“I was flabbergasted, No. 1, because there’s been no communication by county administration, no professional courtesy by county administration, to the elected officials,” he said. “And in 25 years of being a judge, I’ve never seen the takeover of one county department, totally, within a period of a week.”

Simmons said she first heard about the reorganization proposal directly after the March 19 commissioners court meeting. To her, that indicates that the project has been in development for months. When she found out about the proposal, Simmons said she directed county administration to take a step back and research best practices from other urban counties in Texas and the U.S.

“This process reflects a disturbing lack of both transparency and professionalism from our new county administrator,” Simmons wrote in a statement. “I should have been notified more than two weeks in advance of voting — on a proposed move this significant.”

The board of the Tarrant County Criminal Defense Lawyers Association also issued a statement Friday afternoon in response to the proposal, in which board members expressed concern that the reorganization plan was constructed in secret, with little to no input from judges, the defense bar or other constituents.

“Open and fair government is not rushed nor done in secret,” board members wrote in the statement. “For decades Tarrant County has been known nationwide as a conservative governmental body that took time to work through and develop the best plan possible for the citizens it serves. By not inviting those directly impacted by this dramatic change in, how the courts in Tarrant County will operate leaves many to wonder why the rush?”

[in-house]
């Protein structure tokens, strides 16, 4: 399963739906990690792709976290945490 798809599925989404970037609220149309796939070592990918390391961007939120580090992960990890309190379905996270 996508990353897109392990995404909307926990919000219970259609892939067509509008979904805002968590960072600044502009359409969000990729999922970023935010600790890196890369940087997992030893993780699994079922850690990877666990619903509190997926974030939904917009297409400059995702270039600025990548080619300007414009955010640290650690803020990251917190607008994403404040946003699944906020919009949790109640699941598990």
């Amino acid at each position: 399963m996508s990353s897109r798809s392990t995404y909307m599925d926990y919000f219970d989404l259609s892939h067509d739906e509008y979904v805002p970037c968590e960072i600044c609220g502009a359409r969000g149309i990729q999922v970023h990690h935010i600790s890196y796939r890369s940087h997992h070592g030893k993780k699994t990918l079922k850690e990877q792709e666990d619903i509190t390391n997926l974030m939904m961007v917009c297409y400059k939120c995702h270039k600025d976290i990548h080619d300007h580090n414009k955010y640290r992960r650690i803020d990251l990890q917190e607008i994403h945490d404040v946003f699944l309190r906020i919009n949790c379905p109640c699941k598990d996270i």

The board also echoed Gallagher’s concerns about judicial independence. Separation of powers has served the country well since the founding fathers, they wrote.

“Moving control of the judicial branch to a singular department within the executive branch is not in keeping with the spirit of how our country and state were founded,” board members continued.

Gallagher is also worried that the reorganization effort could expose judicial work product assembled by employees. That product, which is protected under Texas law, includes material prepared, mental impressions developed, or communications made “in anticipation of litigation” or for trial.

“Now they’re putting (employees) to work in a department where they’re controlled by somebody else,” he said. “And I think that is a huge constitutional problem.”

Gallagher and Simmons both said they believe it comes down to a desire for control. The criminal courts administrator is beholden to the judges, not the county commissioners, and Gallagher said changes in county administration have made that a pressure point.

Ramirez, however, said that putting more control in the hands of county administration would have a net positive effect.

“My No. 1 goal is public safety,” Ramirez said. “If county administration is proposing organizational changes that will enhance the administration of the justice system and allow us to operate more effectively, then I owe it to the Tarrant County taxpayers to take a look at that proposal.”

Simmons acknowledged that there are issues within the judicial system she’d like to see improved, such as increased efficiency in court settings and timely access to justice. But she’s been encouraged by the criminal court administration’s receptiveness to addressing these issues, and said the reorganization would only introduce chaos.

“It is not the role of the commissioners court to handle the affairs of our judiciary, especially the affairs of our criminal justice system that deals with literal life and death decisions of our citizens every day,” she said.

Emily Wolf is a local government accountability reporter for the Fort Worth Report. She grew up in Round Rock, Texas, and graduated from the University of Missouri-Columbia with a degree in investigative journalism. Reach her at for more stories by Emily Wolf click here.